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ACLU Sends Judiciary Committee
Questions for Souter Hearing
For IMMEDIATE RELEASE
September 12, 1990
The American Civil Liberties Union today sent the Senate
Judiciary Committee a series of 39 questions that it requested
the committee ask of Supreme Court nominee David H. Souter.
"In view of the relative bareness of Judge Souter's record,
this week's hearings have become extraordinarily important," said
Ira Glasser, the ACLU's executive director. "The Senate must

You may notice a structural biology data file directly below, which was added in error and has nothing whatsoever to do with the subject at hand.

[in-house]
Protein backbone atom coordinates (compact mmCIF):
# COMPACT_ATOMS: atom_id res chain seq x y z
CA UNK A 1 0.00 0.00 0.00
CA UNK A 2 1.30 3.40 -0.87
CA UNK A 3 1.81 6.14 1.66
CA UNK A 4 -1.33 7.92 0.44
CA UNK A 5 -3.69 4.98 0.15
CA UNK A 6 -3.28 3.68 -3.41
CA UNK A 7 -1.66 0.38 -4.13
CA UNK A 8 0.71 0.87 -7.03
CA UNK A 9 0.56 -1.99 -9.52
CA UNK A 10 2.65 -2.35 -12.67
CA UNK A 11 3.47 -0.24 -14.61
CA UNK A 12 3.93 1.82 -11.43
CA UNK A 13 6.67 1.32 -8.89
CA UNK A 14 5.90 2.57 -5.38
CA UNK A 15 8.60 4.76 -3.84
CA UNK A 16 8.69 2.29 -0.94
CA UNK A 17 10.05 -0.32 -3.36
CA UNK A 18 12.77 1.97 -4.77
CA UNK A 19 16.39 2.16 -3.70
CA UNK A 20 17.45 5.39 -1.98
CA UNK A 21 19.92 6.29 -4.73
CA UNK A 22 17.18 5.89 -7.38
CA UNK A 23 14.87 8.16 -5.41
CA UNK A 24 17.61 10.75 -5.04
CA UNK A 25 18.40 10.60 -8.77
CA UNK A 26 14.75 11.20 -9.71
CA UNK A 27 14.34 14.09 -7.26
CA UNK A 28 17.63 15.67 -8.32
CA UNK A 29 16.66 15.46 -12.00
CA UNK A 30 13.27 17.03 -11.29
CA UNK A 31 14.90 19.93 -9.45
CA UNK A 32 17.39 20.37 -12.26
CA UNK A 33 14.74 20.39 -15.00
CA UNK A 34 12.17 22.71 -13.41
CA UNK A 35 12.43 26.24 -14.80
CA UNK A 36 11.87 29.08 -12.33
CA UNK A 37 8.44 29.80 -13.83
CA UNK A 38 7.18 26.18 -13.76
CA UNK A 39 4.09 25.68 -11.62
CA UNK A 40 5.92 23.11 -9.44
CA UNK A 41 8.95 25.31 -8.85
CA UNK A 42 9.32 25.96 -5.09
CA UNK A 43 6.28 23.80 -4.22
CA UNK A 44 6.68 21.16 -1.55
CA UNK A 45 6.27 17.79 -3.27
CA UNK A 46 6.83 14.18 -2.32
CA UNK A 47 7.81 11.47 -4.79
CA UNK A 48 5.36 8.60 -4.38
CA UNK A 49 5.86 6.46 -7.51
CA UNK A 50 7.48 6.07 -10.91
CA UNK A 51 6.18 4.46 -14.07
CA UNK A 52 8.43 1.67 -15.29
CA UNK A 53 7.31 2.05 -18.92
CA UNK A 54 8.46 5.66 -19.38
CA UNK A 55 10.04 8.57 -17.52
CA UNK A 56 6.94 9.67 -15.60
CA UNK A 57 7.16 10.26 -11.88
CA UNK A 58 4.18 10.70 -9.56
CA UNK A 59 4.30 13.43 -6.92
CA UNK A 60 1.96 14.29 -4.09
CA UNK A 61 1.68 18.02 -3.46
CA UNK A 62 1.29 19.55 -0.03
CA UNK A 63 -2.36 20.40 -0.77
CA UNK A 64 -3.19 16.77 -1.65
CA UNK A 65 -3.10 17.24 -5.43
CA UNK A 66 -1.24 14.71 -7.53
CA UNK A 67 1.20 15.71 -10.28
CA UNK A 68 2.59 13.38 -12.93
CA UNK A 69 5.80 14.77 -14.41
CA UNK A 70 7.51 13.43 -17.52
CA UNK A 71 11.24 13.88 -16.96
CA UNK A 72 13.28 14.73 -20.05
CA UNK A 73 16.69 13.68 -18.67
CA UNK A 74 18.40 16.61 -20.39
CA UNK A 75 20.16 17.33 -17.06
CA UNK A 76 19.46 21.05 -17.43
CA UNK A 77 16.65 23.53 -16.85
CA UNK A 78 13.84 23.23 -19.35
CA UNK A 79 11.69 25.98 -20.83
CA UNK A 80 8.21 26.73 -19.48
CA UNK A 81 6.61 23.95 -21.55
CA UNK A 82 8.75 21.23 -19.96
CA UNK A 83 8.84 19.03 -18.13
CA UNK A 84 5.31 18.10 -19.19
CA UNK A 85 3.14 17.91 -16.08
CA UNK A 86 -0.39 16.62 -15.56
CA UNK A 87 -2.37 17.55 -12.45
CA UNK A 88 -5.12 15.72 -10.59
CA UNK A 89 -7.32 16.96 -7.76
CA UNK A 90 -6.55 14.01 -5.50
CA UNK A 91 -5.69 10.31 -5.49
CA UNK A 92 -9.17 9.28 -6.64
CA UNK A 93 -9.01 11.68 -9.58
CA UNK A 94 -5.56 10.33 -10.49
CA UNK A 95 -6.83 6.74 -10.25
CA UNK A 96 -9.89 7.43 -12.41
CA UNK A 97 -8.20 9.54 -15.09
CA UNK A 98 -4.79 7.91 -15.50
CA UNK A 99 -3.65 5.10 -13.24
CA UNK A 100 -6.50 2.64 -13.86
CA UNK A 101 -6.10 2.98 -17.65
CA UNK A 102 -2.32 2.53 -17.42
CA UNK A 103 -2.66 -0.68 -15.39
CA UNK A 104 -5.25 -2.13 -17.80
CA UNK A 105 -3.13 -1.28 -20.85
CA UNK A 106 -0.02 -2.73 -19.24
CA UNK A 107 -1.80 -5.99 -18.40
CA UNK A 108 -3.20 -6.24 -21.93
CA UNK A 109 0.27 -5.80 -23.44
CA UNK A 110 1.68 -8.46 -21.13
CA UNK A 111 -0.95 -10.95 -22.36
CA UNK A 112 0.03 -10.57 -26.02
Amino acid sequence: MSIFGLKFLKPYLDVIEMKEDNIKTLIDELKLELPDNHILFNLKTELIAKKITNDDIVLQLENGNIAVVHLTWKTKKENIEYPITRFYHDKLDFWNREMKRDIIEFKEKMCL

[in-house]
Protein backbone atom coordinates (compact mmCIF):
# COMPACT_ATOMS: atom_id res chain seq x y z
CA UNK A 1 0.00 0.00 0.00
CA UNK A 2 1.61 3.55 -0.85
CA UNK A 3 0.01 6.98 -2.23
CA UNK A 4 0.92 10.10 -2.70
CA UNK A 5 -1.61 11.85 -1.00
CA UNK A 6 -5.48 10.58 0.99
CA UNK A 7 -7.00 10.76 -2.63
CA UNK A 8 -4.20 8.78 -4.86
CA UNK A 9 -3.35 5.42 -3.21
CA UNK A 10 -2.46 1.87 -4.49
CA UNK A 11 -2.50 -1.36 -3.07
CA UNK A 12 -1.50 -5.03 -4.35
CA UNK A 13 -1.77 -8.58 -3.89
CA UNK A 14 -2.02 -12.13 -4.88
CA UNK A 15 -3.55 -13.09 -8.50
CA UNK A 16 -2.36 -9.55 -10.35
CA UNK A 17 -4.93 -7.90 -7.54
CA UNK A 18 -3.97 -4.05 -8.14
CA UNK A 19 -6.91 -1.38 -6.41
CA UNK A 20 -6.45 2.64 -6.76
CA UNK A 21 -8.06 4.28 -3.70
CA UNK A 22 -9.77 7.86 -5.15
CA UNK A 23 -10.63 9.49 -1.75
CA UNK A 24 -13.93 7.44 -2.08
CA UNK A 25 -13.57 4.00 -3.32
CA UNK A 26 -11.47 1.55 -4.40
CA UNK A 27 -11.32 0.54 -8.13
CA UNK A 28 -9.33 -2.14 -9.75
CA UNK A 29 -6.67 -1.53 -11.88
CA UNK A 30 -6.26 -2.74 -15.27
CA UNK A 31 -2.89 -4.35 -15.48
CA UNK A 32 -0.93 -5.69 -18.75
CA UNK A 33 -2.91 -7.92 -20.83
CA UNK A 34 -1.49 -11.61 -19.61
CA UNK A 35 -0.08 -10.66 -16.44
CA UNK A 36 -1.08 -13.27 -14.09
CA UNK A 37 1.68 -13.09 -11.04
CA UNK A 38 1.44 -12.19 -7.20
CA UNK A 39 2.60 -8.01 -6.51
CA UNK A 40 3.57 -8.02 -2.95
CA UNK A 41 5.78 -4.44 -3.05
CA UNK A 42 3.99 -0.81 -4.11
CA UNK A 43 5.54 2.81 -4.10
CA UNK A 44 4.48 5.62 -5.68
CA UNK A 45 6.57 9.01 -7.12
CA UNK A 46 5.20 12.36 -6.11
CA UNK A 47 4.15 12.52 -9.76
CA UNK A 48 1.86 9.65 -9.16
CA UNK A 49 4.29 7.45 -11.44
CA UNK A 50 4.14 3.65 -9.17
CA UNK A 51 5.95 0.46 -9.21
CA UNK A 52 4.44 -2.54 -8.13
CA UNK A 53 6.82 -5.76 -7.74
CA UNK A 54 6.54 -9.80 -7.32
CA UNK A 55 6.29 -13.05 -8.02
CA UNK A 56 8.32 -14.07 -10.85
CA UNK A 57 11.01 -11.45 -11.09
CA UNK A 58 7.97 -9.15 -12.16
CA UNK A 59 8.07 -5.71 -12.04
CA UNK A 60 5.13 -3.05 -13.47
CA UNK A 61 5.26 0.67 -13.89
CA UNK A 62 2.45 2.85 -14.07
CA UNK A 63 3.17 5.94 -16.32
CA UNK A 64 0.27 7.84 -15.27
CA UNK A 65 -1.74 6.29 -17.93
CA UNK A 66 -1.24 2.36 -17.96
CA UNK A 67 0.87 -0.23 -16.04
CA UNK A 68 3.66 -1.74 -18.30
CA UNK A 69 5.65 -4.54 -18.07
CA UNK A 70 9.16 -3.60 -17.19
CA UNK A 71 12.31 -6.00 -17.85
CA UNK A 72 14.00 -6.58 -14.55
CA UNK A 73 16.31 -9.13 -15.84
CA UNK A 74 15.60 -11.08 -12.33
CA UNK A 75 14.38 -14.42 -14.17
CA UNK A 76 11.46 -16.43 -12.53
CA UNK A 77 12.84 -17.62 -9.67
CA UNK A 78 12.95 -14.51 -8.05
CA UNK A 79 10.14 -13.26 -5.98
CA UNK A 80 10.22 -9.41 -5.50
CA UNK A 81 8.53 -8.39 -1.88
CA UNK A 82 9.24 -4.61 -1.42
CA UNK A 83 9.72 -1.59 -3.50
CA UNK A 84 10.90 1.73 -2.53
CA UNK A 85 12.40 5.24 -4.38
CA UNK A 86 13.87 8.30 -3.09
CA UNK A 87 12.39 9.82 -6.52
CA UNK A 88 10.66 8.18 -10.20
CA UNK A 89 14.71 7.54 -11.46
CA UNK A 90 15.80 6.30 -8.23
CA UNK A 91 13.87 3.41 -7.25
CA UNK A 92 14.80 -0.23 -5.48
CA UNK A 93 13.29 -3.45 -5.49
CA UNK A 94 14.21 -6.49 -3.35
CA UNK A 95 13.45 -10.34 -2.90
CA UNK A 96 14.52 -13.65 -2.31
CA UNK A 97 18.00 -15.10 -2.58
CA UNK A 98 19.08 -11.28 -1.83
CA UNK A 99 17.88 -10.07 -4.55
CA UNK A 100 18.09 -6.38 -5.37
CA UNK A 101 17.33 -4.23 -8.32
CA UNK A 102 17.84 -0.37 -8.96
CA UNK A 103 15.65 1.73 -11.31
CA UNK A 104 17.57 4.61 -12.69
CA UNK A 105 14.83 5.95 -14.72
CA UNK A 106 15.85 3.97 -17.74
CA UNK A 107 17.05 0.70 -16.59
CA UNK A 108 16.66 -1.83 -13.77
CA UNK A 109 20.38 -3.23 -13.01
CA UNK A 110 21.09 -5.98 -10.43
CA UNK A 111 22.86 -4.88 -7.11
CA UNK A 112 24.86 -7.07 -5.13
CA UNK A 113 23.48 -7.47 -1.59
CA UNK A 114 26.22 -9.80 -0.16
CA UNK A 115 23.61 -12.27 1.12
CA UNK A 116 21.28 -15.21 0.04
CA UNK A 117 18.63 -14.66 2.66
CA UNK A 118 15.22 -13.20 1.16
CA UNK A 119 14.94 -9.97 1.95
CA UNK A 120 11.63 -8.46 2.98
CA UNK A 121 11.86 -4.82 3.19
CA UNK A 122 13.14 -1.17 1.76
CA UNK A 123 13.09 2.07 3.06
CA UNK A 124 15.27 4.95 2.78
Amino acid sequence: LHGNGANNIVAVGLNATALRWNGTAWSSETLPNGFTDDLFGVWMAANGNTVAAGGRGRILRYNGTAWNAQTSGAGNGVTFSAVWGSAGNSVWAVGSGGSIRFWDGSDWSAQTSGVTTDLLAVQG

fully explore Judge Souter's judicial philosophy, particularly
his beliefs on the protection of individual rights."
The ACLU only opposes nominees for the Supreme Court if their
"record demonstrates a philosophy" that, if implemented, "would
fundamentally jeopardize the Court's historic and critical role
in protecting civil liberties."
The union does believe, however, that the Senate has an
obligation to examine a nominee's judicial and constitutional
philosophy and to require a nominee to fully explain that
philosophy during hearings.
The ACLU's recommended questions and a letter delivered today
to Senator Joseph R. Biden Jr., the chairman, and all members of
the Judiciary Committee, are attached.